“Kids are like sponges with foreign languages, and programming languages are no different,” Schiavoni says. “We can’t leave girls behind in an industry that will be the forefront of our economy for years to come.”
Silicon Alley venture capitalist and father of two Fred Wilson agrees. On his blog, AVC, he openly called for more computer science curriculum in schools: “We continue to teach our kids French but we don't teach them Ruby on Rails. Which do you think will help them more in the coming years?”
Schiavoni’s solution is Code Ed, a program that trains middle school girls to code HTML and build their own websites. “It’s inspiring to see how engaged our students are,” explains Schiavoni. “The girls jump up and down and cheer when they change the background color.”
She wants girls to see programming not as work, but as a creative process to pursue their passions. (Just what kinds of passions do 5th graders pursue? Schiavoni jokes that 90% of her students make Justin Bieber fan sites.)
Say what you will about Bieber, Code Ed works—and girls’ opinions on computer science change dramatically after they go through the program. “I used to hear about boys and men doing all the websites,” said 12-year-old Taiya Edwards, who went through Code Ed’s program in the Bronx. “But now I know that girls can do anything a guy can do.”
When asked if she’ll make another website, she responded with an emphatic, “Yeah! I’ll probably make one with advice for teens.”
Code Ed isn’t the only organization teaching girls about computer science—there are regional groups like Black Girls Code and Code Now, Microsoft’s national Digigirlz program offers high school girls hands-on workshops, camps, and online training in technical topics like building a website, and the UN has launched a Girls in ICT portal. And these are all extremely important efforts. We just need more.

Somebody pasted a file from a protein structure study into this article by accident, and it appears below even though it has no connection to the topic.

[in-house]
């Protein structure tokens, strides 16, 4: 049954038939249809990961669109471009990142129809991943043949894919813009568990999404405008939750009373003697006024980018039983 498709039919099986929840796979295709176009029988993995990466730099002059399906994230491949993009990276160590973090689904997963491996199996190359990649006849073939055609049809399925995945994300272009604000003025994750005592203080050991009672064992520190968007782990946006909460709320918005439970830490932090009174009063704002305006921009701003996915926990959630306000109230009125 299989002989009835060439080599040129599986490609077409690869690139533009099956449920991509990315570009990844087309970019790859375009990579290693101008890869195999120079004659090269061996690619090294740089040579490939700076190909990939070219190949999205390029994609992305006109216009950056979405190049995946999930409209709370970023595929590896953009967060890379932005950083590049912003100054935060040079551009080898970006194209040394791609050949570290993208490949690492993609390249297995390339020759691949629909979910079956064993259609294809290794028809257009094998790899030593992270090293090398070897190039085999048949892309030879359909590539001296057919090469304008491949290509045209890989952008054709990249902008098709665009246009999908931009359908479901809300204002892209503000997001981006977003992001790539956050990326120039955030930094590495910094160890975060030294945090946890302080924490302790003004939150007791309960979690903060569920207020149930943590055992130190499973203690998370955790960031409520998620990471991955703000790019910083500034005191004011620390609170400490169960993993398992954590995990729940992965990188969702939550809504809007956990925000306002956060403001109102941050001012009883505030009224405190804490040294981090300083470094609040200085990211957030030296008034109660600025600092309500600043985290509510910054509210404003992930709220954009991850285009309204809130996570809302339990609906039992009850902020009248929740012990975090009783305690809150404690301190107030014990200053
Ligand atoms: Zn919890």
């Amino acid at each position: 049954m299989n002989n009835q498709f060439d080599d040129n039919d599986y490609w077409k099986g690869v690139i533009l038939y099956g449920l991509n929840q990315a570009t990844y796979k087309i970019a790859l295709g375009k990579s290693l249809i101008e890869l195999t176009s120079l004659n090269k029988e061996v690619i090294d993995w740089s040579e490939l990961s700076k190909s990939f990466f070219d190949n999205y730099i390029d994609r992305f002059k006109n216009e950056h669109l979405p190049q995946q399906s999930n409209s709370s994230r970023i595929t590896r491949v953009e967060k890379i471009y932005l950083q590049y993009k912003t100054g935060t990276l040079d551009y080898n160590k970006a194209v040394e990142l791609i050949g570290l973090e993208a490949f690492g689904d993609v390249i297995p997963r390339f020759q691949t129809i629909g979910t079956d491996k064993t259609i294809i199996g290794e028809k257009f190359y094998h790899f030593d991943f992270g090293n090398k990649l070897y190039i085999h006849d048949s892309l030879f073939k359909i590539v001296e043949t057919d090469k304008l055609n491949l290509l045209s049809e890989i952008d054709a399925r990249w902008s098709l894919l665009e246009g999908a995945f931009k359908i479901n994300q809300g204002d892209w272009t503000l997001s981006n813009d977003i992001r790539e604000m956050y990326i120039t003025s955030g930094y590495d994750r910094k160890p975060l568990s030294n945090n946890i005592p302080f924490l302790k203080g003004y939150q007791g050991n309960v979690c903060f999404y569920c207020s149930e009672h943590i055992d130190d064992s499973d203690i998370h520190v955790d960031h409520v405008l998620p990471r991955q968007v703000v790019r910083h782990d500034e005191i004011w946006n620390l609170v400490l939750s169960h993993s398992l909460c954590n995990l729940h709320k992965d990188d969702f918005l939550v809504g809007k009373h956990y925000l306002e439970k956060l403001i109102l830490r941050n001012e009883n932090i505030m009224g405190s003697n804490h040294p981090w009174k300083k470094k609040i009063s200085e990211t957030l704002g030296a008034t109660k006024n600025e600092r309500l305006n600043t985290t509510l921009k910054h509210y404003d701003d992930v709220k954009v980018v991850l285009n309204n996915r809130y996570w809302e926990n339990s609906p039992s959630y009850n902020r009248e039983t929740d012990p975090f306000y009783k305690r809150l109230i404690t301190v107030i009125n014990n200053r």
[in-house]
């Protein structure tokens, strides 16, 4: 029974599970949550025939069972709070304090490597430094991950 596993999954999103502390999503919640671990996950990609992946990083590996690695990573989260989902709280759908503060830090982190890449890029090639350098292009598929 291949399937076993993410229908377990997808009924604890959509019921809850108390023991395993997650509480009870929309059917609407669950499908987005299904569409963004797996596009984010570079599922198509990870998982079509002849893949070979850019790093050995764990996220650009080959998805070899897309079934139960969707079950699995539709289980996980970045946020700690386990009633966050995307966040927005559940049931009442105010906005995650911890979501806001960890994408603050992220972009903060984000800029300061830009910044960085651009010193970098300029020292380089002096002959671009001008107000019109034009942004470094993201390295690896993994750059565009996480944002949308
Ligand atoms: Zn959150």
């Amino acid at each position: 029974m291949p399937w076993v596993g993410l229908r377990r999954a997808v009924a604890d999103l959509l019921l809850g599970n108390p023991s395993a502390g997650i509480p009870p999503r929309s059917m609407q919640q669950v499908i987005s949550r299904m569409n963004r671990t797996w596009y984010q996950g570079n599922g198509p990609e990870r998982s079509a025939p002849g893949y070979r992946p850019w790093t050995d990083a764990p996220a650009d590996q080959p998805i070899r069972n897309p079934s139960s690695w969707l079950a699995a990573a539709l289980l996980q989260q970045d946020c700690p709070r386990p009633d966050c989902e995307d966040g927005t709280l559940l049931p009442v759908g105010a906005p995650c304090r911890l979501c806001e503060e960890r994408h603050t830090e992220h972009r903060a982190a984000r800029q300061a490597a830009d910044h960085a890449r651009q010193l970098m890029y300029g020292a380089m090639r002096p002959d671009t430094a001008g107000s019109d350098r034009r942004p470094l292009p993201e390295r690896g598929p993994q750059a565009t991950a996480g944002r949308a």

We’re all part of the solution
Some say that teaching girls to code isn’t that important. “Women can always hire someone to code for them,” the skeptics say.
But why should women go find someone else to code for them? Relying on someone else to build your ideas means you need to have funding or be willing to give up equity in your company. Knowing how to program means the difference between spending months finding the right technical co-founder and being able to go home and build your idea tonight.
Plus, making investments to improve the pipeline of women in tech doesn’t just benefit the next generation of girls, but it primes our economy for a boost in innovation. The female Mark Zuckerberg is out there, and it’s within our power to make sure she follows her dream.
In honor of International Women's Day, Facebook created a video to encourage more girls to study computer science. Check it out here.
Photo courtesy of woodleywonderworks.
Anneke is a founding executive and leads the business side of Reserve, one of Fast Company's Most Innovative companies of 2016. She joined Reserve from the Google Creative Lab where she led teams building the future of tech. An advisor to NPR and a startup veteran, she is an experienced entrepreneur and storyteller who speaks and writes on topics related to technology and culture. She lives in Brooklyn and can be found online at @annekejong.More from this Author